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UAW to Appeal Volkswagen Plant Vote

UAW President, Bob KingThe United Automobile Workers union has decided to appeal the vote by workers at the Volkswagen plant in Chattanooga not to unionize. Filing with the National Labor Relations Board, the union claims outside interference did not allow for a free and just vote.  

In the leadup to the closely watched three-day ballot process, Tennessee Senator Bob Corker suggested that a pro-union vote would cause Volkswagen to move production of a new mid-size series SUV to Mexico.  A Reuters article detailed the coordinated effort between Corker, right-leaning groups, and local politicians to drum up fear in the days before the vote.  The UAW suggests that these factors lead to an environment where a fair vote could not take place.

In their appeal, the UAW claims, “The state officials’ threats were a constant presence in the minds of voters in the period immediately before and during the election, and were a blatant attempt to create an atmosphere of fear of harm to employees, their jobs and the viability of their employer … and cause employees to vote against UAW representation out of fear.”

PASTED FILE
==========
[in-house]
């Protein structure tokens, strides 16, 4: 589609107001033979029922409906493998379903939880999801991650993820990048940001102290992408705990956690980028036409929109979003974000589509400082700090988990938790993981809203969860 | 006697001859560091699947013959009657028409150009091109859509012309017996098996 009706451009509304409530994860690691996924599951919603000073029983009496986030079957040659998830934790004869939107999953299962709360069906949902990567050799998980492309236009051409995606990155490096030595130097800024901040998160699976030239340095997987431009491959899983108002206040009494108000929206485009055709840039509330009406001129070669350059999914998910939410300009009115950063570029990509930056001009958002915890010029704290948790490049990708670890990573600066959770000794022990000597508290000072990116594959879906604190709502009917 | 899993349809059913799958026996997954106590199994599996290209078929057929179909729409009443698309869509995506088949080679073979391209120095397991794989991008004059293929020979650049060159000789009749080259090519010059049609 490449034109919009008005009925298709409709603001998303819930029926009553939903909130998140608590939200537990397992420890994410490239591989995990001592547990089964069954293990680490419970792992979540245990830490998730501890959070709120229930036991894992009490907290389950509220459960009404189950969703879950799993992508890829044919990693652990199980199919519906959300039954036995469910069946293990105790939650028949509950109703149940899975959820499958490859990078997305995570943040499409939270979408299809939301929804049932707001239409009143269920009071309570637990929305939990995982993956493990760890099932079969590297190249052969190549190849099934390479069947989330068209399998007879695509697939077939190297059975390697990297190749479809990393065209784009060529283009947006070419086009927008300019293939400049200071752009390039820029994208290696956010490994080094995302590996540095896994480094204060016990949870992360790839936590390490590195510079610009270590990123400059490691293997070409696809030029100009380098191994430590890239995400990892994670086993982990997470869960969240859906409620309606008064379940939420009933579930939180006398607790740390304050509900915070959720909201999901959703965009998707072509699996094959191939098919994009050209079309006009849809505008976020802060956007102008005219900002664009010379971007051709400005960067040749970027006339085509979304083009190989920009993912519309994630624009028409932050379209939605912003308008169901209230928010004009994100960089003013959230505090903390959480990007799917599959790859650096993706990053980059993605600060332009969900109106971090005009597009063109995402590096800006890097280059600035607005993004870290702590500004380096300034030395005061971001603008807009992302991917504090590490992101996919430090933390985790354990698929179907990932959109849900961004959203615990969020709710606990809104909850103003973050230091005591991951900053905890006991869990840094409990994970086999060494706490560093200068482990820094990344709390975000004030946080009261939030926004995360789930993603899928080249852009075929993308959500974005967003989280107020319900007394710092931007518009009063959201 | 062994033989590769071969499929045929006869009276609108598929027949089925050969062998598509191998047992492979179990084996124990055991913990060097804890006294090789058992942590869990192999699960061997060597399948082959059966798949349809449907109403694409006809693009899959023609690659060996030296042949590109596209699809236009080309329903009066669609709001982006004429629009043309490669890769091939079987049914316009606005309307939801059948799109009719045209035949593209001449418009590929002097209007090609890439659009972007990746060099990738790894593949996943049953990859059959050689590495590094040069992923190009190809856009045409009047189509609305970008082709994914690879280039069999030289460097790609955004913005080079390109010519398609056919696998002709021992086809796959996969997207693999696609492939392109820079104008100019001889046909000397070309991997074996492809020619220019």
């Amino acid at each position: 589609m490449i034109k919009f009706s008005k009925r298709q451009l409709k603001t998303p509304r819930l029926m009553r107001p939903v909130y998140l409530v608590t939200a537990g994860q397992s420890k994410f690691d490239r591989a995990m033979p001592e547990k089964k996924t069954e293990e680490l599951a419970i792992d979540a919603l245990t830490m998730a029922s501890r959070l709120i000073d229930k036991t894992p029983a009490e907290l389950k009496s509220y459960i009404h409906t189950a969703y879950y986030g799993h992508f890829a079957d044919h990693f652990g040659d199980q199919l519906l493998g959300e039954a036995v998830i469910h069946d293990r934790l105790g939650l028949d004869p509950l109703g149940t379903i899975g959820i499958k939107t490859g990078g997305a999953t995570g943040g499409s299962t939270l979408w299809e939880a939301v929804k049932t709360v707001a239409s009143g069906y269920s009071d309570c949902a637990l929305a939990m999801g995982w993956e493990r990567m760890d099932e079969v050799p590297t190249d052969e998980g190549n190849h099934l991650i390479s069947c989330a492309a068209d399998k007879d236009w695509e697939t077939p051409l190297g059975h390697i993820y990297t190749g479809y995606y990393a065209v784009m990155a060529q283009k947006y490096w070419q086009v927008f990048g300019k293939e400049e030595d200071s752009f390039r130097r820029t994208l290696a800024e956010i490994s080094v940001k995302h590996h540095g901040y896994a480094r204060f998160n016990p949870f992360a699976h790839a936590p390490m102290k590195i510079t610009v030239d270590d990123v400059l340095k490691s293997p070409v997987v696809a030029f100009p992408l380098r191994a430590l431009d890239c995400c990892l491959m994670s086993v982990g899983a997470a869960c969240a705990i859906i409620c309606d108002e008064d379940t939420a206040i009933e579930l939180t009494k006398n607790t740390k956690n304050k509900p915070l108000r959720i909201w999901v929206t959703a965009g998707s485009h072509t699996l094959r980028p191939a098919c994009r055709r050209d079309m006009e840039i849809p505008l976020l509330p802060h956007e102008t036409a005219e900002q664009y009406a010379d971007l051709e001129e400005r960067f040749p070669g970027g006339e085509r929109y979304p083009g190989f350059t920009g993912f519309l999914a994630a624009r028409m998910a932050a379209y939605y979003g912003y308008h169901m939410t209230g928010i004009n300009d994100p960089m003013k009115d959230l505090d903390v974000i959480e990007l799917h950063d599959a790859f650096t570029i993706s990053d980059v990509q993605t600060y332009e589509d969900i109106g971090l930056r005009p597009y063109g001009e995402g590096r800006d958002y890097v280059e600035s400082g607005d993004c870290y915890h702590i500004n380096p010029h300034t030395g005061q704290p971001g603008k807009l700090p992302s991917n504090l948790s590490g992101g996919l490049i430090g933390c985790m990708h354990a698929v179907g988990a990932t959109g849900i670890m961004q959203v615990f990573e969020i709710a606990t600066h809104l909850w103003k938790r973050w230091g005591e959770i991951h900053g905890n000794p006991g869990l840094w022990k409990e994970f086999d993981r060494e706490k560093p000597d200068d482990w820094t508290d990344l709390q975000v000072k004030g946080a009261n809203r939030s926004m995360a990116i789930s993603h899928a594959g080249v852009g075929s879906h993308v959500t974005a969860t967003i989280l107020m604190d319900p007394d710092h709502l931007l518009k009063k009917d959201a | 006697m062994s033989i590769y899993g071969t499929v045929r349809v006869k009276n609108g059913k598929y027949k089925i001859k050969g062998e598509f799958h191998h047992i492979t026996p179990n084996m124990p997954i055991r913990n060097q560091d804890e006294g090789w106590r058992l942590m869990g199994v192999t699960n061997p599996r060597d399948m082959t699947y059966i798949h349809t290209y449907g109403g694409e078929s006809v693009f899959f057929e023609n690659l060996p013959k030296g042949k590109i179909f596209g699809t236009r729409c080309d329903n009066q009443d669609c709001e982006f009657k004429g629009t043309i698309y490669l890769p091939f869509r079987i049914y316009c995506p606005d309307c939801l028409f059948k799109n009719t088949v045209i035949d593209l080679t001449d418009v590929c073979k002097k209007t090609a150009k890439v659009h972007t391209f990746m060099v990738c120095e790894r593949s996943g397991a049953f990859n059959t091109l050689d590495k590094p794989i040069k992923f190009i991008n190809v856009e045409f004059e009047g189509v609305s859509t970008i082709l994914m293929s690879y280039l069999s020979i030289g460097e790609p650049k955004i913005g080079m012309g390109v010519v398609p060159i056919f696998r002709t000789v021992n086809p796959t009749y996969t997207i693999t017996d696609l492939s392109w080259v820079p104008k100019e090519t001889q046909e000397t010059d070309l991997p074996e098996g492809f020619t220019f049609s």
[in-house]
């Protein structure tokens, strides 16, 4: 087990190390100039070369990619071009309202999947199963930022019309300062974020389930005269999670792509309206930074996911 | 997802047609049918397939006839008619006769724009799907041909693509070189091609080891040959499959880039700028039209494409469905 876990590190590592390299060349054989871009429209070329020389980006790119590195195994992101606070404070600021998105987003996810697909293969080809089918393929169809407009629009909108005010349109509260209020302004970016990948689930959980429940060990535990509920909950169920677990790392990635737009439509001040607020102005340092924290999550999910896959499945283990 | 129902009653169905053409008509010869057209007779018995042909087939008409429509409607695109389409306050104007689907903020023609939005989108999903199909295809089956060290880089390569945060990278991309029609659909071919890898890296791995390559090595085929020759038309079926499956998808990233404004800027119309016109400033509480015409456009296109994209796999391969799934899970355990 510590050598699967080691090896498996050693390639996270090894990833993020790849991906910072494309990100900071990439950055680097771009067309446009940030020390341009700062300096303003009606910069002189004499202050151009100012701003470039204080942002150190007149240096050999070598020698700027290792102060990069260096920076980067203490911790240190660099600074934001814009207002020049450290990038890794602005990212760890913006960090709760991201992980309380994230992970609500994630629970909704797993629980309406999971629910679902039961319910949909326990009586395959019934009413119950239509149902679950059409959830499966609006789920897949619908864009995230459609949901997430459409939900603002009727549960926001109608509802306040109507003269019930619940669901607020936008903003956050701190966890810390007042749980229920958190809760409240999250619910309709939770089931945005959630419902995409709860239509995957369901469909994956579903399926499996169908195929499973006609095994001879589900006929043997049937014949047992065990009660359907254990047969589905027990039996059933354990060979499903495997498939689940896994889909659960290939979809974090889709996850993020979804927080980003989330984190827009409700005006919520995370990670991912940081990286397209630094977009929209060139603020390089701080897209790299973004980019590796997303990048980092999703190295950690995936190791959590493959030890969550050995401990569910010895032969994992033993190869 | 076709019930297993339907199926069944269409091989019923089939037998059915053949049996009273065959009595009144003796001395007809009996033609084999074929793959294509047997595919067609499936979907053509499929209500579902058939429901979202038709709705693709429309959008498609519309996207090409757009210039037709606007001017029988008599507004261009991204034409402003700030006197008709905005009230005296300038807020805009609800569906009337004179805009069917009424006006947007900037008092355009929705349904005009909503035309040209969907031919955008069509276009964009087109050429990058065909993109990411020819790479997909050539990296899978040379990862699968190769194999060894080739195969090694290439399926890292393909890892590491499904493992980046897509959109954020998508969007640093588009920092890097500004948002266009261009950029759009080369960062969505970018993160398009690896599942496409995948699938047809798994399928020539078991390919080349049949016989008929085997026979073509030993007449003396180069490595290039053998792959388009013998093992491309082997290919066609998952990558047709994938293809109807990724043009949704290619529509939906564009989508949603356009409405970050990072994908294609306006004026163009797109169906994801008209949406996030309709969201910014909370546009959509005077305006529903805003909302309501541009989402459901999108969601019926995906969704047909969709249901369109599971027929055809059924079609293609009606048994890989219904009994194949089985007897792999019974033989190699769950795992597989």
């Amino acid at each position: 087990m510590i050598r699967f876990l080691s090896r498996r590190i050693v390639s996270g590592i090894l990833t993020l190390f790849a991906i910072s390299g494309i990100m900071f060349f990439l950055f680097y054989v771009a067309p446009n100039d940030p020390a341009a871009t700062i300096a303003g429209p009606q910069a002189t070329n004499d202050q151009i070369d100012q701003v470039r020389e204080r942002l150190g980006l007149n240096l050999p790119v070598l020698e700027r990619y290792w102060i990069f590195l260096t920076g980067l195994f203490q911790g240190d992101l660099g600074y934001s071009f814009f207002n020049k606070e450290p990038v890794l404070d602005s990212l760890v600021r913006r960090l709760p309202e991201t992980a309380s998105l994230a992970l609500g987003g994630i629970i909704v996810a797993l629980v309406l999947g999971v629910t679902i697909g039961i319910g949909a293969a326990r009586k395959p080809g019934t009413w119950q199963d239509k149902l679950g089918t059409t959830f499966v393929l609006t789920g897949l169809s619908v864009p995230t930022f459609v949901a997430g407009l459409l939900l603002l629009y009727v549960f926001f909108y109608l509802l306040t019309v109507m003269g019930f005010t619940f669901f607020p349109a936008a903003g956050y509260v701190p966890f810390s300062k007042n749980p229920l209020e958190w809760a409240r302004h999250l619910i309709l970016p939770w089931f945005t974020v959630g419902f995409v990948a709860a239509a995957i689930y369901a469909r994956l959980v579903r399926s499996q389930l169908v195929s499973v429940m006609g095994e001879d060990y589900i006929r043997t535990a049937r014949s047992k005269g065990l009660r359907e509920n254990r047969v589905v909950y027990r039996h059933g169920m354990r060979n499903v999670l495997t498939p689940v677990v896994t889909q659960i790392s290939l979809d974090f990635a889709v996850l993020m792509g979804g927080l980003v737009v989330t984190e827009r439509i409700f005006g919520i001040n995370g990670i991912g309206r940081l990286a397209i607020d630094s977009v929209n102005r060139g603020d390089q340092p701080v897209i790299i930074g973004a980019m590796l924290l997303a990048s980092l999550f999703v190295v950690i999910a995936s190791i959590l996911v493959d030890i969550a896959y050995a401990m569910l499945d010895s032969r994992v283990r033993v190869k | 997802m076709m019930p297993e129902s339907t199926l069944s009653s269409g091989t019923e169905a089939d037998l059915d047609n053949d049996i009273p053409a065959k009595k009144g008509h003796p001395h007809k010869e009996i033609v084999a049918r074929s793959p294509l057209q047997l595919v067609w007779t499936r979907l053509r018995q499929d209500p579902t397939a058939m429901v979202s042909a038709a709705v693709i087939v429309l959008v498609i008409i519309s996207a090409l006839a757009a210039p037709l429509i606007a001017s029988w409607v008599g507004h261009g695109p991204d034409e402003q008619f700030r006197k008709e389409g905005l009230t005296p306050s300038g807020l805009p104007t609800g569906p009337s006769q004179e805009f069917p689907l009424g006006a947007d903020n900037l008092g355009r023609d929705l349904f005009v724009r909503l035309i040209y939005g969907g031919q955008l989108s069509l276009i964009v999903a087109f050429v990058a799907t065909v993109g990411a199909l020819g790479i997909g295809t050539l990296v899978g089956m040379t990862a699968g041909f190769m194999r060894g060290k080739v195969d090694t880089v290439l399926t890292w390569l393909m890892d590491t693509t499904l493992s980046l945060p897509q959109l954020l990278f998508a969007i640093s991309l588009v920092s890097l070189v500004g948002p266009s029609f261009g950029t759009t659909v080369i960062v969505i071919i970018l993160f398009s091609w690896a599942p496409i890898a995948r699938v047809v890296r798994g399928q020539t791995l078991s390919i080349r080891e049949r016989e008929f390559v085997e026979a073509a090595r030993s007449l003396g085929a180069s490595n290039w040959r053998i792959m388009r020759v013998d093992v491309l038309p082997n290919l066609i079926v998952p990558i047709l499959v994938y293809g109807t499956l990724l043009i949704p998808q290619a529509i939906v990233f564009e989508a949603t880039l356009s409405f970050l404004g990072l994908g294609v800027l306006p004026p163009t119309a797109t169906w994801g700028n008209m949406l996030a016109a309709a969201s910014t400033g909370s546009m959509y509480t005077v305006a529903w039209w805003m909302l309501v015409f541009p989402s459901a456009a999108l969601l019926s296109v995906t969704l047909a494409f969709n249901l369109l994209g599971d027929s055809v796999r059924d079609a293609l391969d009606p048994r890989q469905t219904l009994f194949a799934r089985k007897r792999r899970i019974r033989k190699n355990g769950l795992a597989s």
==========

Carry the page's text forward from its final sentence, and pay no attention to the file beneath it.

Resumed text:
The UAW will now have seven days to provide evidence to support its claim.  The NLRB regional director in Atlanta will then investigate the claim and call a hearing.  

UAW calls Corker’s actions, “shameful and undertaken with utter disregard for the rights of the citizens of Tennessee and surrounding states that work at Volkswagen,” adding, “The clear message of the campaign was that voting for the union would result in stagnation for the Chattanooga plant, with no new product, no job security, and withholding of state support for its expansion.”

In response to the appeal, Corker told Reuters he was “disappointed.”  The former Chattanooga Mayor added, “The UAW is only interested in its own survival and not the interests of the great employees at Chattanooga’s Volkswagen facility nor the company for which they work.”

The appeal comes days after VW labor representatives suggested that the hyper-conservative, anti-union atmosphere surrounding the vote could persuade the company to take future investments elsewhere.  The company is expected to invest $7 billion in North America over the next half of a decade.  

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